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This information was automatically generated from data provided by MOA: University of British Columbia. It has been standardized to aid in finding and grouping information within the RRN. Accuracy and meaning should be verified from the Data Source tab.


Irregular, white cotton textile with row of six profile llamas (some partial) with double-headed snakes above their backs. Red and black llamas alternate, each with chevron stripes of yellow, black, blue, and red. The patterning is in a supplementary weft weave. One finished edge is partially intact and has three heading cords in place. The other fabric edges are oxidized or cut.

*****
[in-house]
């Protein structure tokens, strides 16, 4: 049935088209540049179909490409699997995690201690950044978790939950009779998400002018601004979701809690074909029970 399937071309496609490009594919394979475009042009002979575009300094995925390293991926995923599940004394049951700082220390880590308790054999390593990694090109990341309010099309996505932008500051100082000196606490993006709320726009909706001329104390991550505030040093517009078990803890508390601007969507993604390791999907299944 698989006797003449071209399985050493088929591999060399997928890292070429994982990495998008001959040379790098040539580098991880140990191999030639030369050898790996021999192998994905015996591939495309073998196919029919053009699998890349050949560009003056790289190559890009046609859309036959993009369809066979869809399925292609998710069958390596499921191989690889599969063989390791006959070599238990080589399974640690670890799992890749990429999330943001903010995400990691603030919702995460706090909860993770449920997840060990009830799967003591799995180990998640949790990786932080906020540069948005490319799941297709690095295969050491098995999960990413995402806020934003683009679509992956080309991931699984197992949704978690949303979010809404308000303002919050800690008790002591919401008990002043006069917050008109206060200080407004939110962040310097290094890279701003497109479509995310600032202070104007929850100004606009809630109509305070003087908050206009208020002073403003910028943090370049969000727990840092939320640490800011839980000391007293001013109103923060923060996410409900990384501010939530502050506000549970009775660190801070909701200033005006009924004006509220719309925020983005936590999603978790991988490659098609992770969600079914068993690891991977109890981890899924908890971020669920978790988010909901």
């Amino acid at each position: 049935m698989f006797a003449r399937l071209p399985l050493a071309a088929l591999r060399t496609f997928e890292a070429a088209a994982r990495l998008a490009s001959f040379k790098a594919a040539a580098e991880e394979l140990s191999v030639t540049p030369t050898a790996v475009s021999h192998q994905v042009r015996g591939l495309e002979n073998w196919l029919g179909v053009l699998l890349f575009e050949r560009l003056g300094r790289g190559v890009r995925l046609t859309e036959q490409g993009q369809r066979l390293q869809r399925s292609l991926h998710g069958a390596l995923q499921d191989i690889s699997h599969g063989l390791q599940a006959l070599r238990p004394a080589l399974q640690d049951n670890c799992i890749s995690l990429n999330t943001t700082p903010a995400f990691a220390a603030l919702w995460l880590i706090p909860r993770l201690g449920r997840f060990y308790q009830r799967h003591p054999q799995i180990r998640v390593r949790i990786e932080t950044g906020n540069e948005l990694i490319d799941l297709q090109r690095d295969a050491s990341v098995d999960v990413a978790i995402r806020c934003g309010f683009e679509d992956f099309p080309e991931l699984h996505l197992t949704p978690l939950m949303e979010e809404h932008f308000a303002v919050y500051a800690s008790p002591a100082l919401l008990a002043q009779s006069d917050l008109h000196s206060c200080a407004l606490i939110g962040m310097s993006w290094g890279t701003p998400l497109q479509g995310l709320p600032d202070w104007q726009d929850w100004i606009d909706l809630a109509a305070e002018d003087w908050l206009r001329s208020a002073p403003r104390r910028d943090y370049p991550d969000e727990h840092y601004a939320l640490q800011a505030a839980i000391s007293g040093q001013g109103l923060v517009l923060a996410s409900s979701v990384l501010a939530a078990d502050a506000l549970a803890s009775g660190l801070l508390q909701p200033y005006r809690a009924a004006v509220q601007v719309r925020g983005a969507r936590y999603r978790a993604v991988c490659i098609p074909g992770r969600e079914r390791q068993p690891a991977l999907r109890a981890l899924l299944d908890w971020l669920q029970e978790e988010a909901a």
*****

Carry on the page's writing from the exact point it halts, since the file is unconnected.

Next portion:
History Of Use

The technique relates this fragment to others that are bags; however, the piece is too small for certain identification. Llamas, arranged in rows, are a frequent device in coastal Inca textiles (d'Harcourt, pl. 82; O'Neale, pl. 29). However, the iconography and techniques are found in Middle Horizon Period textiles as well.

Iconographic Meaning

Profile view of llamas and double headed serpents.

Item History

  • Made in Peru between 550 and 1532
  • Collected between 1949 and 1966
  • Owned by Anonymous before May 4, 1981
  • Received from Anonymous (Donor) on May 4, 1981

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